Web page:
Efficacy of systemic and intratympanic corticosteroid combination therapy versus intratympanic or systemic therapy in patients with idiopathic sudden sensorineural hearing loss: a randomized controlled trial.

The present study was conducted to compare the rates of recovery from idiopathic sudden deafness after the treatment with oral and intratympanic corticosteroids in both mono and combination therapies.

Meningeal and vestibulocochlear nerve enhancement in neuromyelitis optica.

Negative Staining for COL4A5 Correlates With Worse Prognosis and More Severe Ultrastructural Alterations in Males With Alport Syndrome.

Alport syndrome (AS) is a genetic disorder characterized by progressive hematuric nephropathy with or without sensorineural hearing loss and ocular lesions. Previous studies on AS included mostly children.

Association between metabolic syndrome and sensorineural hearing loss: a cross-sectional study of 11,114 participants.

Hearing loss (HL) is associated with certain diseases and affects health, resulting in a low quality of life. Some components of the metabolic syndrome (MetS) coincide with the risk factors for sensorineural hearing loss (SNHL). To date, very few studies have examined the link between MetS and HL. The aim of the current study was to try to understand the potential association between MetS and HL.

Corrigendum.

Lim HJ, Kim YT, Choi SJ, et al. Efficacy of 3 different steroid treatments for sudden sensorineural hearing loss: a prospective, randomized trial. Otolaryngol Head Neck Surg. 2013;148:121-127. (original doi: 10.1177/0194599812464475 ).

Cochlear Implantation in Children With Congenital Unilateral Deafness: A Case Series.

Cochlear implant is regarded as a treatment option for hearing rehabilitation of adults with unilateral sensorineural hearing loss. A clear benefit has been experienced in regard to speech comprehension in noise, localization, and quality of life. The aim of this study was to investigate the benefit of cochlear implantation for children with congenital unilateral hearing loss.

Effectiveness in Rehabilitation of Current Wireless CROS Technology in Experienced Bone-Anchored Implant Users.

To compare the effectiveness of current contralateral routing of signal technology (CROS) to bone-anchored implants in experienced bone-anchored implant users with unilateral severe-profound sensorineural hearing loss.

Cortical Correlates of Binaural Temporal Processing Deficits in Older Adults.

This study was designed to evaluate binaural temporal processing in young and older adults using a binaural masking level difference (BMLD) paradigm. Using behavioral and electrophysiological measures within the same listeners, a series of stimulus manipulations was used to evaluate the relative contribution of binaural temporal fine-structure and temporal envelope cues. We evaluated the hypotheses that age-related declines in the BMLD task would be more strongly associated with temporal fine-structure than envelope cues and that age-related declines in behavioral measures would be correlated with cortical auditory evoked potential (CAEP) measures.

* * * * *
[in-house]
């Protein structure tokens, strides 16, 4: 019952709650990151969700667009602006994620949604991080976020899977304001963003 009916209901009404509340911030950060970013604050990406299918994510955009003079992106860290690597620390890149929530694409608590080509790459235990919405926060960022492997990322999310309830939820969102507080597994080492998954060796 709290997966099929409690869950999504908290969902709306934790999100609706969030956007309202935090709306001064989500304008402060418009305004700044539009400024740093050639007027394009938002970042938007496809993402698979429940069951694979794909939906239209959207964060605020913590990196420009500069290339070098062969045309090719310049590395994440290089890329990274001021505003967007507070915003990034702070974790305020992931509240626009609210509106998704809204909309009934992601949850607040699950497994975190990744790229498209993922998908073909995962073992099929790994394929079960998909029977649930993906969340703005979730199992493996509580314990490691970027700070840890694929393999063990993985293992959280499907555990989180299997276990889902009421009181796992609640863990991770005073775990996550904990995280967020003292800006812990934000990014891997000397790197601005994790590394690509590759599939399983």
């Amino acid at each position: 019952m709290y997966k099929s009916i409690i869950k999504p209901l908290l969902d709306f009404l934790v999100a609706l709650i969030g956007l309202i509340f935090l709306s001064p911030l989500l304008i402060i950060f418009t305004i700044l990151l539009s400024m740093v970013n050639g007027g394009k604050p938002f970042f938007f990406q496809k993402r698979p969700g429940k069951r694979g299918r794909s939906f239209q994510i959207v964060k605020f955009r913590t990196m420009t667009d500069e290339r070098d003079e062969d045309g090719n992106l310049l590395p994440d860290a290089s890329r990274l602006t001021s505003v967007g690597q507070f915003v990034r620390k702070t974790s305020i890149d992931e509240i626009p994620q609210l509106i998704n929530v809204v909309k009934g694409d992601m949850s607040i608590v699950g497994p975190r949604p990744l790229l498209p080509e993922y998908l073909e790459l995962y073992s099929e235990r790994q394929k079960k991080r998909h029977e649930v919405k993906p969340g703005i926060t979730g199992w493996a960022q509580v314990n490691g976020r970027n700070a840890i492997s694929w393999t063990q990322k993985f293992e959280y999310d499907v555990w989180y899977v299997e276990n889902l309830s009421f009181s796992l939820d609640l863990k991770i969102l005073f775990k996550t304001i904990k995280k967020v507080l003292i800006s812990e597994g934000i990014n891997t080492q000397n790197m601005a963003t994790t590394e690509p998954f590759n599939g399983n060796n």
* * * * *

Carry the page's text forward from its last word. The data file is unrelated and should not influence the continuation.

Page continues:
Hearing impairment is common among Saami adults in Northern Finland.

The Saami are the only indigenous population in Europe and their traditional living area is northern Scandinavia. Hearing impairment (HI) among Saami has not been studied before. The objective was to investigate the presence and type of HI among Saami adults, aged 49-77 years (median age 61 years), living in northern Finland. In addition, the presence of self-reported hearing difficulties, difficulties to hear in background noise and tinnitus were studied. An epidemiological, cross-sectional study encompassing a structured interview, otological examination and audiometry was performed. Bilateral HI was present in 42.9% of men and 29.4% of women, when HI was defined as a pure tone average (PTA) of at least 20 dB hearing level (HL) or more at the frequencies of 0.5, 1, 2 and 4 kHz. In one or both ears (worse ear hearing level, WEHL0.5,1,2,4≥20 dB HL) HI was present in 61.8% of men and 42.2% of women. Sensorineural high frequency hearing impairment was found to be most common. Nearly half (46.9%) of the study subjects reported hearing problems and more than half (55.6%) reported difficulties in following conversation in background noise. Measured HI and subjective hearing difficulties are common among the Saami adults. The healthcare personnel working in this area should be aware of the hearing problems of the Saami population.

A homozygous deleterious CDK10 mutation in a patient with agenesis of corpus callosum, retinopathy, and deafness.